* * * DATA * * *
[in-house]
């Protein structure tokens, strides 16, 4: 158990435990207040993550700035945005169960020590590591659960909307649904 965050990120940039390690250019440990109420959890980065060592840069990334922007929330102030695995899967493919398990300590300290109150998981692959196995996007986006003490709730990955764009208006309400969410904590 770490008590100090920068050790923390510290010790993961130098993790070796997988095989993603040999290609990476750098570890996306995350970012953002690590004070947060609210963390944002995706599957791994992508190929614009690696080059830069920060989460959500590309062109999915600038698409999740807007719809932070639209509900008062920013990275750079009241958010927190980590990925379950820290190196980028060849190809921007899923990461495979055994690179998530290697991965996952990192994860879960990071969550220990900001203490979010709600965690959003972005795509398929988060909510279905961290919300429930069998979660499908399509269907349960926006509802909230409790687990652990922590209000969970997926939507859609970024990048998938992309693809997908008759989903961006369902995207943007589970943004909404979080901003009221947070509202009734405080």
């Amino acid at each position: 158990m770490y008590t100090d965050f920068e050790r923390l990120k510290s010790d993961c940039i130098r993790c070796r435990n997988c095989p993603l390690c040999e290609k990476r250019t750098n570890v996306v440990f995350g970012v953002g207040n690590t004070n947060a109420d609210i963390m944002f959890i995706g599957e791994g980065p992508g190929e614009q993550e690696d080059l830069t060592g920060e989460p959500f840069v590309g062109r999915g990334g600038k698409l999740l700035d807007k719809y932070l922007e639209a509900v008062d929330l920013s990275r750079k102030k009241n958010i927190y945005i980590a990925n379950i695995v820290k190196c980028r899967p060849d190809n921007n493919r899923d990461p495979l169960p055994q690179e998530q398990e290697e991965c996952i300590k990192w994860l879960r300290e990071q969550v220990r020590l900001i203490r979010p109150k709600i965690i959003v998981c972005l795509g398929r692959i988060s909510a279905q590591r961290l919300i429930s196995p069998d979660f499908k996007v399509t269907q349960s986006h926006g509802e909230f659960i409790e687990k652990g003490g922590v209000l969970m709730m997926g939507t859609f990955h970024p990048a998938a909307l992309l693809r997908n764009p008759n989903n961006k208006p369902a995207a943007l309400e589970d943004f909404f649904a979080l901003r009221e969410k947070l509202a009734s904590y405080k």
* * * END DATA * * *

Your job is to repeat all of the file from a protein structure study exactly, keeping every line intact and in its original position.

[in-house]
């Protein structure tokens, strides 16, 4: 158990435990207040993550700035945005169960020590590591659960909307649904 965050990120940039390690250019440990109420959890980065060592840069990334922007929330102030695995899967493919398990300590300290109150998981692959196995996007986006003490709730990955764009208006309400969410904590 770490008590100090920068050790923390510290010790993961130098993790070796997988095989993603040999290609990476750098570890996306995350970012953002690590004070947060609210963390944002995706599957791994992508190929614009690696080059830069920060989460959500590309062109999915600038698409999740807007719809932070639209509900008062920013990275750079009241958010927190980590990925379950820290190196980028060849190809921007899923990461495979055994690179998530290697991965996952990192994860879960990071969550220990900001203490979010709600965690959003972005795509398929988060909510279905961290919300429930069998979660499908399509269907349960926006509802909230409790687990652990922590209000969970997926939507859609970024990048998938992309693809997908008759989903961006369902995207943007589970943004909404979080901003009221947070509202009734405080």
């Amino acid at each position: 158990m770490y008590t100090d965050f920068e050790r923390l990120k510290s010790d993961c940039i130098r993790c070796r435990n997988c095989p993603l390690c040999e290609k990476r250019t750098n570890v996306v440990f995350g970012v953002g207040n690590t004070n947060a109420d609210i963390m944002f959890i995706g599957e791994g980065p992508g190929e614009q993550e690696d080059l830069t060592g920060e989460p959500f840069v590309g062109r999915g990334g600038k698409l999740l700035d807007k719809y932070l922007e639209a509900v008062d929330l920013s990275r750079k102030k009241n958010i927190y945005i980590a990925n379950i695995v820290k190196c980028r899967p060849d190809n921007n493919r899923d990461p495979l169960p055994q690179e998530q398990e290697e991965c996952i300590k990192w994860l879960r300290e990071q969550v220990r020590l900001i203490r979010p109150k709600i965690i959003v998981c972005l795509g398929r692959i988060s909510a279905q590591r961290l919300i429930s196995p069998d979660f499908k996007v399509t269907q349960s986006h926006g509802e909230f659960i409790e687990k652990g003490g922590v209000l969970m709730m997926g939507t859609f990955h970024p990048a998938a909307l992309l693809r997908n764009p008759n989903n961006k208006p369902a995207a943007l309400e589970d943004f909404f649904a979080l901003r009221e969410k947070l509202a009734s904590y405080k």